TITLE minimal model of GABAa receptors
COMMENT
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Minimal kinetic model for GABA-A receptors
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Model of Destexhe, Mainen & Sejnowski, 1994:
(closed) + T <-> (open)
The simplest kinetics are considered for the binding of transmitter (T)
to open postsynaptic receptors. The corresponding equations are in
similar form as the Hodgkin-Huxley model:
dr/dt = alpha * [T] * (1-r) - beta * r
I = gmax * [open] * (V-Erev)
where [T] is the transmitter concentration and r is the fraction of
receptors in the open form.
If the time course of transmitter occurs as a pulse of fixed duration,
then this first-order model can be solved analytically, leading to a very
fast mechanism for simulating synaptic currents, since no differential
equation must be solved (see Destexhe, Mainen & Sejnowski, 1994).
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Based on voltage-clamp recordings of GABAA receptor-mediated currents in rat
hippocampal slices (Otis and Mody, Neuroscience 49: 13-32, 1992), this model
was fit directly to experimental recordings in order to obtain the optimal
values for the parameters (see Destexhe, Mainen and Sejnowski, 1996).
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This mod file includes a mechanism to describe the time course of transmitter
on the receptors. The time course is approximated here as a brief pulse
triggered when the presynaptic compartment produces an action potential.
The pointer "pre" represents the voltage of the presynaptic compartment and
must be connected to the appropriate variable in oc.
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See details in:
Destexhe, A., Mainen, Z.F. and Sejnowski, T.J. An efficient method for
computing synaptic conductances based on a kinetic model of receptor binding
Neural Computation 6: 10-14, 1994.
Destexhe, A., Mainen, Z.F. and Sejnowski, T.J. Kinetic models of
synaptic transmission. In: Methods in Neuronal Modeling (2nd edition;
edited by Koch, C. and Segev, I.), MIT press, Cambridge, 1996.
Written by Alain Destexhe, Laval University, 1995
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ENDCOMMENT
NEURON {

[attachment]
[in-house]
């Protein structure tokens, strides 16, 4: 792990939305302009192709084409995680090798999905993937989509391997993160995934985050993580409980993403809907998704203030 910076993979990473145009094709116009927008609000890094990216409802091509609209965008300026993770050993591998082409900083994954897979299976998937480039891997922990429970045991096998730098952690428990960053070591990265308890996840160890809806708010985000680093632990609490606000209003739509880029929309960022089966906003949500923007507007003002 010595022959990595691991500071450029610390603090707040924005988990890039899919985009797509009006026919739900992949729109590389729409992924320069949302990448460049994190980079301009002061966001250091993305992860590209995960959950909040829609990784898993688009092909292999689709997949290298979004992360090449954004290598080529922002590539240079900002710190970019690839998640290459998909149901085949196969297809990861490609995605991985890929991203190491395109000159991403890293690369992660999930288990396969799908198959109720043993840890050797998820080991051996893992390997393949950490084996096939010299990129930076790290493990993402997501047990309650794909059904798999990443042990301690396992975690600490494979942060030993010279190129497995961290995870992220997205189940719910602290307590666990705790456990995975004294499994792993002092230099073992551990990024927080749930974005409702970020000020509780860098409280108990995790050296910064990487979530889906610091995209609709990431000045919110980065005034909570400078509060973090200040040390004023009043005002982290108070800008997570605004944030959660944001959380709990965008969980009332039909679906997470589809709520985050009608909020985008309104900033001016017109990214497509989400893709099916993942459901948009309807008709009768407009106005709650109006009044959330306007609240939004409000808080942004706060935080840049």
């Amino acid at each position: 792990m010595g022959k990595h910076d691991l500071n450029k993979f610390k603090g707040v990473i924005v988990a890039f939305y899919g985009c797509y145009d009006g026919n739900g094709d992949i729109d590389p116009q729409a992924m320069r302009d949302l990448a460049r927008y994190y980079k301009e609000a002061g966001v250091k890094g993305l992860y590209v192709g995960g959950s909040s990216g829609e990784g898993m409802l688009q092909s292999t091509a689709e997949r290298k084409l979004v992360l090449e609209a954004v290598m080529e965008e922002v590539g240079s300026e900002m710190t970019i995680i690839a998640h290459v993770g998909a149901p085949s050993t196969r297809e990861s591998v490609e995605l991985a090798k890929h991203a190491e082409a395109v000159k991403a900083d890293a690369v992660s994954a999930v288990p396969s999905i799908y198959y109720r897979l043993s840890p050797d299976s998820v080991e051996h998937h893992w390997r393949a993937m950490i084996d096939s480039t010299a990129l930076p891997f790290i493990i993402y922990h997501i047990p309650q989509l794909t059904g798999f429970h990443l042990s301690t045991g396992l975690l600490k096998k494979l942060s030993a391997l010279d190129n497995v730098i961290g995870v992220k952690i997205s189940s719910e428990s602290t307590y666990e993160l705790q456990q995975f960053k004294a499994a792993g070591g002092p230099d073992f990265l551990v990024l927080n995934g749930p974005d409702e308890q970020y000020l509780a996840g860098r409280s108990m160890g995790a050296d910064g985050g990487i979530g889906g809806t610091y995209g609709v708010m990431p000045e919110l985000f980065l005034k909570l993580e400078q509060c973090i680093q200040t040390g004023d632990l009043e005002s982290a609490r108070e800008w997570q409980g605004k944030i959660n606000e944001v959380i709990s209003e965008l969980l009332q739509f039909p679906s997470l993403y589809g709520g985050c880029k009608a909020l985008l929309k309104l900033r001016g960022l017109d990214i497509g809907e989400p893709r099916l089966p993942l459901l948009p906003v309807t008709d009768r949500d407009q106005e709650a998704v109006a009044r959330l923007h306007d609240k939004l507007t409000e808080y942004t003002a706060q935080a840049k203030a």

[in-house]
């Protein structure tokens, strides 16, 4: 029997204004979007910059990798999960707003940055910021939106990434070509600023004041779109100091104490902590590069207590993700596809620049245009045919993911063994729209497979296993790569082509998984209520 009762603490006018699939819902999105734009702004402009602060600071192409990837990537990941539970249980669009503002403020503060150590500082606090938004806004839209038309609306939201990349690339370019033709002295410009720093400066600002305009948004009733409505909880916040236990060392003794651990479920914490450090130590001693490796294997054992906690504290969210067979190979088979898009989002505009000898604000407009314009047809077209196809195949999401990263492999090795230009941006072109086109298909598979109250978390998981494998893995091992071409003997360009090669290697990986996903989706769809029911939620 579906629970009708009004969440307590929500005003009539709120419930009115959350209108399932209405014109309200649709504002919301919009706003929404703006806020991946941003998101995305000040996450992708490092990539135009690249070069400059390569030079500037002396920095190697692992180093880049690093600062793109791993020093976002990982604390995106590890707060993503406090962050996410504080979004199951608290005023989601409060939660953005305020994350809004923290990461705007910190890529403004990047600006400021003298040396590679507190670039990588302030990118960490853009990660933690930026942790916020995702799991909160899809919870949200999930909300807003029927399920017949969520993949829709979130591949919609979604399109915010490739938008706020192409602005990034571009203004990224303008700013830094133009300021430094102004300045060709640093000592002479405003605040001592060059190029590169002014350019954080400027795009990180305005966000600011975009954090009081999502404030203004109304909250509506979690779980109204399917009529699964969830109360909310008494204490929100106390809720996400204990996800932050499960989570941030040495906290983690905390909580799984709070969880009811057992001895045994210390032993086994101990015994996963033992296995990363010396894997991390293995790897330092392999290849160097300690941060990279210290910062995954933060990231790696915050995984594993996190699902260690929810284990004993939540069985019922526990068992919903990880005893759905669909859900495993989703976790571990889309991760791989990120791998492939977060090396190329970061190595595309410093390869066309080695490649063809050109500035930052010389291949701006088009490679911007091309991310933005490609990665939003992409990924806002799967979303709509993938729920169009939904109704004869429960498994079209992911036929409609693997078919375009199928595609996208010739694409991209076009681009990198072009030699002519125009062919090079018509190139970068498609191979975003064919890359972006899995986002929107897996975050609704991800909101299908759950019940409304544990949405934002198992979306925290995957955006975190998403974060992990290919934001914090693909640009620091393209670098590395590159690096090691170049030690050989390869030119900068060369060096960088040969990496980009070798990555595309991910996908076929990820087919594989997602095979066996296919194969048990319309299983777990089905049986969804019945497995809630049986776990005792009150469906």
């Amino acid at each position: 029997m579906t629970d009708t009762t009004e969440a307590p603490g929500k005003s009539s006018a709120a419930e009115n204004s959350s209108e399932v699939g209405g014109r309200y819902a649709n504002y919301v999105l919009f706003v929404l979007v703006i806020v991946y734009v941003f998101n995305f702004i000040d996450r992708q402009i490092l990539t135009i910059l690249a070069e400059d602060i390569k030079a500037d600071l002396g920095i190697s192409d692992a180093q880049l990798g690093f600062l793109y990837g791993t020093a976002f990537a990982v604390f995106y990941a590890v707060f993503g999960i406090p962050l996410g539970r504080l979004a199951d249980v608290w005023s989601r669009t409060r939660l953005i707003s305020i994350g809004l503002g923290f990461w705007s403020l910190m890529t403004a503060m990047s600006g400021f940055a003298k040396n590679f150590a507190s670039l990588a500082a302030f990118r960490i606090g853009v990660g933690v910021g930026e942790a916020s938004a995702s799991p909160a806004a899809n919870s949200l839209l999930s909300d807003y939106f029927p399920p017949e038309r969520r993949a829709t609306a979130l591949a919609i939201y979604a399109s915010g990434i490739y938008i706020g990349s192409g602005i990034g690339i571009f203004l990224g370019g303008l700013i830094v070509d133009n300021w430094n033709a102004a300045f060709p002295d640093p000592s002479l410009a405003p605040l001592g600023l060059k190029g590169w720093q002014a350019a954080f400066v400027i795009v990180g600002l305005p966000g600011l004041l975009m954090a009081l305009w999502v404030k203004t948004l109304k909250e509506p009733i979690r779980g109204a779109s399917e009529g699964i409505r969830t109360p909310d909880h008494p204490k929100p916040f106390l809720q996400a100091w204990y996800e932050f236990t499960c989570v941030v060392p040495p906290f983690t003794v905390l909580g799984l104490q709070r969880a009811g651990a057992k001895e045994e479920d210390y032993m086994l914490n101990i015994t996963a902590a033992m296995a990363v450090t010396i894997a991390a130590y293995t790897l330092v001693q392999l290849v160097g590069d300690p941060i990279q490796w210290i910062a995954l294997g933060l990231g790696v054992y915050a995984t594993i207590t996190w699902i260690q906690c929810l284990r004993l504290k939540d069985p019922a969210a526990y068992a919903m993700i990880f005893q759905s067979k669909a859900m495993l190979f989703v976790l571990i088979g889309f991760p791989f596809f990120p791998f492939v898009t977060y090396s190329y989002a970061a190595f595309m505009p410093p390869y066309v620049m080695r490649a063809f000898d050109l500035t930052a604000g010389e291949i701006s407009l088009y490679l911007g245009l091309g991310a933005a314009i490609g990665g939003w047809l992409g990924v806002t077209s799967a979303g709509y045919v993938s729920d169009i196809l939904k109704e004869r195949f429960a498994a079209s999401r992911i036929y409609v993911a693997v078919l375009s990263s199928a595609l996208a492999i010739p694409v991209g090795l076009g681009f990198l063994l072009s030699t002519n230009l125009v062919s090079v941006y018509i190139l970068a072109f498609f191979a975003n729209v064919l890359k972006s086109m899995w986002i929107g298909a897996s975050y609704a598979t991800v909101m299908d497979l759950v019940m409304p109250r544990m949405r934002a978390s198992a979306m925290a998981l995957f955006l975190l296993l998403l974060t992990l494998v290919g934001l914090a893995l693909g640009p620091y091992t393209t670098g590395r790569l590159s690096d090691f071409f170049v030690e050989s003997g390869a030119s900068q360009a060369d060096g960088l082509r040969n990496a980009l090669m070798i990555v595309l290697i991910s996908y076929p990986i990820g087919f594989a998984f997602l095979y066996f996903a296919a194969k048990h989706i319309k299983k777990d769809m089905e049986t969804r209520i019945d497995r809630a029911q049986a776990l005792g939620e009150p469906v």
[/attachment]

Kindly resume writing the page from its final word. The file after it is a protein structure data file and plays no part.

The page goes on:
POINT_PROCESS GABAa
RANGE R, g, gmax
NONSPECIFIC_CURRENT i
GLOBAL Cmax, Cdur, Alpha, Beta, Erev, Rinf, Rtau
RANGE i
}
UNITS {
(nA) = (nanoamp)
(mV) = (millivolt)
(umho) = (micromho)
(mM) = (milli/liter)
}
PARAMETER {
Cmax = 1 (mM) : max transmitter concentration
Cdur = 0.1 (ms) : transmitter duration (rising phase)
Alpha = 5:4 (/ms mM) : forward (binding) rate
Beta = 0.7:0.18 (/ms) : backward (unbinding) rate
Erev = -80 (mV) : reversal potential
}
ASSIGNED {
v (mV) : postsynaptic voltage
i (nA) : current = g*(v - Erev)
g (umho) : conductance
Rinf : steady state channels open
Rtau (ms) : time constant of channel binding
synon
gmax
}
STATE {Ron Roff}
INITIAL {
Rinf = Cmax*Alpha / (Cmax*Alpha + Beta)
Rtau = 1 / ((Alpha * Cmax) + Beta)
synon = 0
}
BREAKPOINT {
SOLVE release METHOD cnexp
g = (Ron + Roff)*1(umho)
i = g*(v - Erev)
}
DERIVATIVE release {
Ron' = (synon*Rinf - Ron)/Rtau
Roff' = -Beta*Roff
}
: following supports both saturation from single input and
: summation from multiple inputs
: if spike occurs during CDur then new off time is t + CDur
: ie. transmitter concatenates but does not summate
: Note: automatic initialization of all reference args to 0 except first
NET_RECEIVE(weight, on, nspike, r0, t0 (ms)) {
: flag is an implicit argument of NET_RECEIVE and normally 0
if (flag == 0) { : a spike, so turn on if not already in a Cdur pulse
nspike = nspike + 1
if (!on) {
r0 = r0*exp(-Beta*(t - t0))
t0 = t
on = 1
synon = synon + weight
state_discontinuity(Ron, Ron + r0)
state_discontinuity(Roff, Roff - r0)
}
: come again in Cdur with flag = current value of nspike
net_send(Cdur, nspike)
}
if (flag == nspike) { : if this associated with last spike then turn off
r0 = weight*Rinf + (r0 - weight*Rinf)*exp(-(t - t0)/Rtau)
t0 = t
synon = synon - weight
state_discontinuity(Ron, Ron - r0)
state_discontinuity(Roff, Roff + r0)
on = 0
}
gmax=weight
}